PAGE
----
Kenya 17.7%, UAE 16.7%, Democratic Republic of the Congo 6.6%, Rwanda 6.1%, Italy 4.8% (2017)
Imports
$15.99 billion (2017 est.)
$13.41 billion (2016 est.)
$5.036 billion (2017 est.)
$4.424 billion (2016 est.)
Imports - commodities
machinery and transportation equipment, oil, petroleum products, motor vehicles, iron and steel, resins and plastics
capital equipment, vehicles, petroleum, medical supplies; cereals
Imports - partners
China 22.5%, India 9.9%, UAE 8.7%, Saudi Arabia 5.1%, Japan 4.5% (2017)
China 17.4%, India 13.4%, UAE 12.2%, Kenya 7.9%, Japan 6.4%, Saudi Arabia 6.3%, Indonesia 4.4%, South Africa 4.1% (2017)
Debt - external
$27.59 billion (31 December 2017 est.)
$37.7 billion (31 December 2016 est.)
$10.8 billion (22 March 2018 est.)
$11.54 billion (31 December 2017 est.)
$6.241 billion (31 December 2016 est.)
Exchange rates
Kenyan shillings (KES) per US dollar -
102.1 (2017 est.)
101.5 (2016 est.)
101.504 (2015 est.)
98.179 (2014 est.)
87.921 (2013 est.)
Ugandan shillings (UGX) per US dollar -
3,695 (2017 est.)
3,420.1 (2016 est.)
3,420.1 (2015 est.)
3,234.1 (2014 est.)
2,599.8 (2013 est.)
Fiscal year
1 July - 30 June
1 July - 30 June
Public debt
54.2% of GDP (2017 est.)
53.2% of GDP (2016 est.)
40% of GDP (2017 est.)
37.4% of GDP (2016 est.)
Reserves of foreign exchange and gold
$7.354 billion (31 December 2017 est.)
$7.256 billion (31 December 2016 est.)
$3.654 billion (31 December 2017 est.)
$3.034 billion (31 December 2016 est.)

note: excludes gold

Current Account Balance
-$57.594 billion (2019 est.)
-$56.194 billion (2018 est.)
-$1.212 billion (2017 est.)
-$707 million (2016 est.)
GDP (official exchange rate)
$79.22 billion (2017 est.)
$26.62 billion (2017 est.)
Stock of direct foreign investment - at home
$8.738 billion (31 December 2017 est.)
$5.317 billion (31 December 2016 est.)
$541 million (2017)

NA

Stock of direct foreign investment - abroad
$1.545 billion (31 December 2017 est.)
$335.5 million (31 December 2016 est.)

NA

Market value of publicly traded shares
$19.33 billion (31 December 2016 est.)
$26.48 billion (31 December 2015 est.)
$26.16 billion (31 December 2014 est.)
$7.294 billion (31 December 2012 est.)
$7.727 billion (31 December 2011 est.)
$1.788 billion (31 December 2011 est.)
Central bank discount rate
10% (1 January 2017)
11.5% (1 January 2016)
9% (February 2018)
9.5% (December 2017)
Commercial bank prime lending rate
13.67% (31 December 2017 est.)
16.56% (31 December 2016 est.)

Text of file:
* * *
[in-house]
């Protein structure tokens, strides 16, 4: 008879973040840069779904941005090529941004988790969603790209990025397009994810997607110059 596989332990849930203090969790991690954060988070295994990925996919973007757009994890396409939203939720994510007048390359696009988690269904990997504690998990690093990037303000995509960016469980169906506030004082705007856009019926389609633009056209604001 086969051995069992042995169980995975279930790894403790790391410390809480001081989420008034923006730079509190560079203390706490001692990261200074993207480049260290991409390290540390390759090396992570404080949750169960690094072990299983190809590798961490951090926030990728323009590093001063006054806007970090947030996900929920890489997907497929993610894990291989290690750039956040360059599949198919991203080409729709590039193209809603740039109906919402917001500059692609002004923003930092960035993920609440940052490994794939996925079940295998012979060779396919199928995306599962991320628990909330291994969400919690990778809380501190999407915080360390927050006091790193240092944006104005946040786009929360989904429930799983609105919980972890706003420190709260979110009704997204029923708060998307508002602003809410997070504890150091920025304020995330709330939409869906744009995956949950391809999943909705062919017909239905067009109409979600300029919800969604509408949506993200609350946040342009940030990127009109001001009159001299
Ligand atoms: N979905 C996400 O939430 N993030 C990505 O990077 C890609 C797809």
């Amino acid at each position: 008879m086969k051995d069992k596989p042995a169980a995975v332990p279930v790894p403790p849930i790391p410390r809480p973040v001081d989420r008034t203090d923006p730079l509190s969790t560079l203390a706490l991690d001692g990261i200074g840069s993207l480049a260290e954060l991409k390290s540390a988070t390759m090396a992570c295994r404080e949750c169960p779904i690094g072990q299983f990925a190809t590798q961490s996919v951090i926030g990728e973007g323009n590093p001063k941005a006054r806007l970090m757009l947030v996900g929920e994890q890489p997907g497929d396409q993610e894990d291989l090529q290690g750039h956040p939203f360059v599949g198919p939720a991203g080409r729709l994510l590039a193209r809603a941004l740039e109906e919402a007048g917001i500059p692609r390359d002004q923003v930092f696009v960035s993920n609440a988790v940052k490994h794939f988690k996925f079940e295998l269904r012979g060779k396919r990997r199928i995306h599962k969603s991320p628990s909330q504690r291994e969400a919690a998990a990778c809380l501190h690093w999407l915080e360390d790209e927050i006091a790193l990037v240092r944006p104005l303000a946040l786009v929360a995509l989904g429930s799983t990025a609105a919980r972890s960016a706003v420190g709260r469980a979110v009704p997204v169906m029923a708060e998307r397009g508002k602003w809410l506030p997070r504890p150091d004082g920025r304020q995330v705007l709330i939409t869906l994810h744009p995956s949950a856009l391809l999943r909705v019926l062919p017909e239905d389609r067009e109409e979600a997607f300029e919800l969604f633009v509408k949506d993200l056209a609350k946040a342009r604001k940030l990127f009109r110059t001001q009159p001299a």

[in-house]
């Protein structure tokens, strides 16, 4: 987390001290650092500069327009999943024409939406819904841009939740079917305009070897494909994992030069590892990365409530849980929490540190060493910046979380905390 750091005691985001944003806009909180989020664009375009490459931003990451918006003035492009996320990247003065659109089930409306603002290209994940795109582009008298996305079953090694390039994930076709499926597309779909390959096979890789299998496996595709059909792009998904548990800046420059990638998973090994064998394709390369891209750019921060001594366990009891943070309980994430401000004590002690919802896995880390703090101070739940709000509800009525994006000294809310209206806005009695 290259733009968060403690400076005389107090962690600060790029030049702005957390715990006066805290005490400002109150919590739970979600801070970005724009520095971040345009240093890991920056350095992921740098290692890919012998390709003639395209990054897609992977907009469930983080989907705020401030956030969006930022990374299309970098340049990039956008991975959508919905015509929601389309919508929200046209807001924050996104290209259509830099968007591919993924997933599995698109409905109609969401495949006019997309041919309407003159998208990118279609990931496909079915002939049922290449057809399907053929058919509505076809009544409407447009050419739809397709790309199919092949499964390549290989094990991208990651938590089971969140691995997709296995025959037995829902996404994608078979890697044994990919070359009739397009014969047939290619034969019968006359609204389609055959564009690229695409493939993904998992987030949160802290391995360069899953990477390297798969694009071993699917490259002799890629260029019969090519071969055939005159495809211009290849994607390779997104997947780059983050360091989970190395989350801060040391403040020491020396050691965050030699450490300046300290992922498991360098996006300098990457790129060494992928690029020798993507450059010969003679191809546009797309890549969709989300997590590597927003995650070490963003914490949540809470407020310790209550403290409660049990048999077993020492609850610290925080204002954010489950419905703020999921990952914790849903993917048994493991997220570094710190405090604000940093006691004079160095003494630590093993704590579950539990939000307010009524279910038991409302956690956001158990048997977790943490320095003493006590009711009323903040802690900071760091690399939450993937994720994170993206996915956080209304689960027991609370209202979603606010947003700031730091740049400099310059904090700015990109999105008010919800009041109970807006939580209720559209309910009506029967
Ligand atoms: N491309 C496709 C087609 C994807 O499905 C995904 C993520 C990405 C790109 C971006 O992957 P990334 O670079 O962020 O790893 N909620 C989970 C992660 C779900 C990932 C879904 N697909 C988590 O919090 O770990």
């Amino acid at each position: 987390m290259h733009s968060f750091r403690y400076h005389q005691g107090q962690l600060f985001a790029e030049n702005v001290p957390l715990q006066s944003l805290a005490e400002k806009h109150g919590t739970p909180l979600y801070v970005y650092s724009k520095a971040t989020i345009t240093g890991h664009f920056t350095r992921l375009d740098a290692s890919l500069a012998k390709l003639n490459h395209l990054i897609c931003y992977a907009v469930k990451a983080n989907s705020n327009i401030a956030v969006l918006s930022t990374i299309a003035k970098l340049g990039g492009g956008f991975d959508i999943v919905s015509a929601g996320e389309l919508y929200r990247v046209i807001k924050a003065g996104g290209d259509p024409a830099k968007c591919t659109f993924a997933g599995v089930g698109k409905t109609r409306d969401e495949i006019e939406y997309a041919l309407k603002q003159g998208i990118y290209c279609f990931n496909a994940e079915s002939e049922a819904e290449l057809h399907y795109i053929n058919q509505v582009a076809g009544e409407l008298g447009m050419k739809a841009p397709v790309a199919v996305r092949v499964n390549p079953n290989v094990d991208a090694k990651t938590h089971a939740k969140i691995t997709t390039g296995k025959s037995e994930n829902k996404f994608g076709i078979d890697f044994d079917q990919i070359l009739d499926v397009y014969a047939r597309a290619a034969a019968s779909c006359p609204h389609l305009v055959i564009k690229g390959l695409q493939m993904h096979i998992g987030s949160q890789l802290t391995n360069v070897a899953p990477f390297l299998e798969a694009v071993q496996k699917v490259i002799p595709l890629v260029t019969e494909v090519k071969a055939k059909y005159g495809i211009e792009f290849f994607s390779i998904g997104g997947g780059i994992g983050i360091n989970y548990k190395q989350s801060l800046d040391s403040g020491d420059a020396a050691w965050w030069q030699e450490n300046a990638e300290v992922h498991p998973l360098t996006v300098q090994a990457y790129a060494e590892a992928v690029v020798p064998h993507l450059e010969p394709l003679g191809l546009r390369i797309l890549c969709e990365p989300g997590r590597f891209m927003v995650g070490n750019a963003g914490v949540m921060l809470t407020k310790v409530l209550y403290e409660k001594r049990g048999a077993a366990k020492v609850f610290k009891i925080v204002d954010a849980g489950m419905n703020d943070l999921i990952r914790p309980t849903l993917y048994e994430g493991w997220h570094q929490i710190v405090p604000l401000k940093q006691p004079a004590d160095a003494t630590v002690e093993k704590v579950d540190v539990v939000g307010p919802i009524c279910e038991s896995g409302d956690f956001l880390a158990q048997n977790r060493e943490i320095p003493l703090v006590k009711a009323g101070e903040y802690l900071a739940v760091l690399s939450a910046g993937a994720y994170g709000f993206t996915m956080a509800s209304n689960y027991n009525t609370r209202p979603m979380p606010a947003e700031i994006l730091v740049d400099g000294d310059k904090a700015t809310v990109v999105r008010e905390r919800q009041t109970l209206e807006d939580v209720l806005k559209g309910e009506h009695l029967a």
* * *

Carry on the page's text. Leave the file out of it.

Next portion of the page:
21.28% (31 December 2017 est.)
23.89% (31 December 2016 est.)
Stock of domestic credit
$32 billion (31 December 2017 est.)
$29.88 billion (31 December 2016 est.)
$4.297 billion (31 December 2017 est.)
$3.989 billion (31 December 2016 est.)
Stock of narrow money
$14.07 billion (31 December 2017 est.)
$12.77 billion (31 December 2016 est.)
$2.519 billion (31 December 2017 est.)
$2.167 billion (31 December 2016 est.)
Stock of broad money
$14.07 billion (31 December 2017 est.)
$12.77 billion (31 December 2016 est.)
$2.519 billion (31 December 2017 est.)
$2.167 billion (31 December 2016 est.)
Taxes and other revenues
17.6% (of GDP) (2017 est.)
14.5% (of GDP) (2017 est.)
Budget surplus (+) or deficit (-)
-6.7% (of GDP) (2017 est.)
-4.1% (of GDP) (2017 est.)
Unemployment, youth ages 15-24
total: 7.4%
male: 7.3%
female: 7.4% (2016)
total: 14.8%
male: 12.7%
female: 17.3% (2017 est.)
GDP - composition, by end use
household consumption: 79.5% (2017 est.)
government consumption: 14.3% (2017 est.)
investment in fixed capital: 18.9% (2017 est.)
investment in inventories: -1% (2017 est.)
exports of goods and services: 13.9% (2017 est.)
imports of goods and services: -25.5% (2017 est.)
household consumption: 74.3% (2017 est.)
government consumption: 8% (2017 est.)
investment in fixed capital: 23.9% (2017 est.)
investment in inventories: 0.3% (2017 est.)
exports of goods and services: 18.8% (2017 est.)
imports of goods and services: -25.1% (2017 est.)
Gross national saving
10.4% of GDP (2017 est.)
11% of GDP (2016 est.)
11.4% of GDP (2015 est.)
20.6% of GDP (2017 est.)
21.5% of GDP (2016 est.)
17.7% of GDP (2015 est.)

Source: CIA Factbook